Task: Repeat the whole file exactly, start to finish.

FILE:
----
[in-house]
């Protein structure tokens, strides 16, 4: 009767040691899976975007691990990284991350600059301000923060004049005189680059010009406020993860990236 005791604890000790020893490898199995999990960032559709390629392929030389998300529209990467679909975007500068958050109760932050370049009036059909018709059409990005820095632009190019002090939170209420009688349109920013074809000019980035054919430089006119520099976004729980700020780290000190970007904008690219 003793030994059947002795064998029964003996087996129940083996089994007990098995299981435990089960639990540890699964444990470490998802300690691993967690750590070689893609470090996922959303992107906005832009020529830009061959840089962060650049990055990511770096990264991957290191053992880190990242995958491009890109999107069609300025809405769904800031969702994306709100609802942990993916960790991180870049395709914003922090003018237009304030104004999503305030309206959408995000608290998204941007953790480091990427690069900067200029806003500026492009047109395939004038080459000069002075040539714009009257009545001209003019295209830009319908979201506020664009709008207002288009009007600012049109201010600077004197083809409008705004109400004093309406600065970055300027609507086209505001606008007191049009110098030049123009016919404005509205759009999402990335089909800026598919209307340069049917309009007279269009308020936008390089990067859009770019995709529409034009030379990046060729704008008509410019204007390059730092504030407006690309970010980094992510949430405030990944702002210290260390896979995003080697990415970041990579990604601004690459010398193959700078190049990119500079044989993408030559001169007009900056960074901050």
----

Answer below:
[in-house]
């Protein structure tokens, strides 16, 4: 009767040691899976975007691990990284991350600059301000923060004049005189680059010009406020993860990236 005791604890000790020893490898199995999990960032559709390629392929030389998300529209990467679909975007500068958050109760932050370049009036059909018709059409990005820095632009190019002090939170209420009688349109920013074809000019980035054919430089006119520099976004729980700020780290000190970007904008690219 003793030994059947002795064998029964003996087996129940083996089994007990098995299981435990089960639990540890699964444990470490998802300690691993967690750590070689893609470090996922959303992107906005832009020529830009061959840089962060650049990055990511770096990264991957290191053992880190990242995958491009890109999107069609300025809405769904800031969702994306709100609802942990993916960790991180870049395709914003922090003018237009304030104004999503305030309206959408995000608290998204941007953790480091990427690069900067200029806003500026492009047109395939004038080459000069002075040539714009009257009545001209003019295209830009319908979201506020664009709008207002288009009007600012049109201010600077004197083809409008705004109400004093309406600065970055300027609507086209505001606008007191049009110098030049123009016919404005509205759009999402990335089909800026598919209307340069049917309009007279269009308020936008390089990067859009770019995709529409034009030379990046060729704008008509410019204007390059730092504030407006690309970010980094992510949430405030990944702002210290260390896979995003080697990415970041990579990604601004690459010398193959700078190049990119500079044989993408030559001169007009900056960074901050």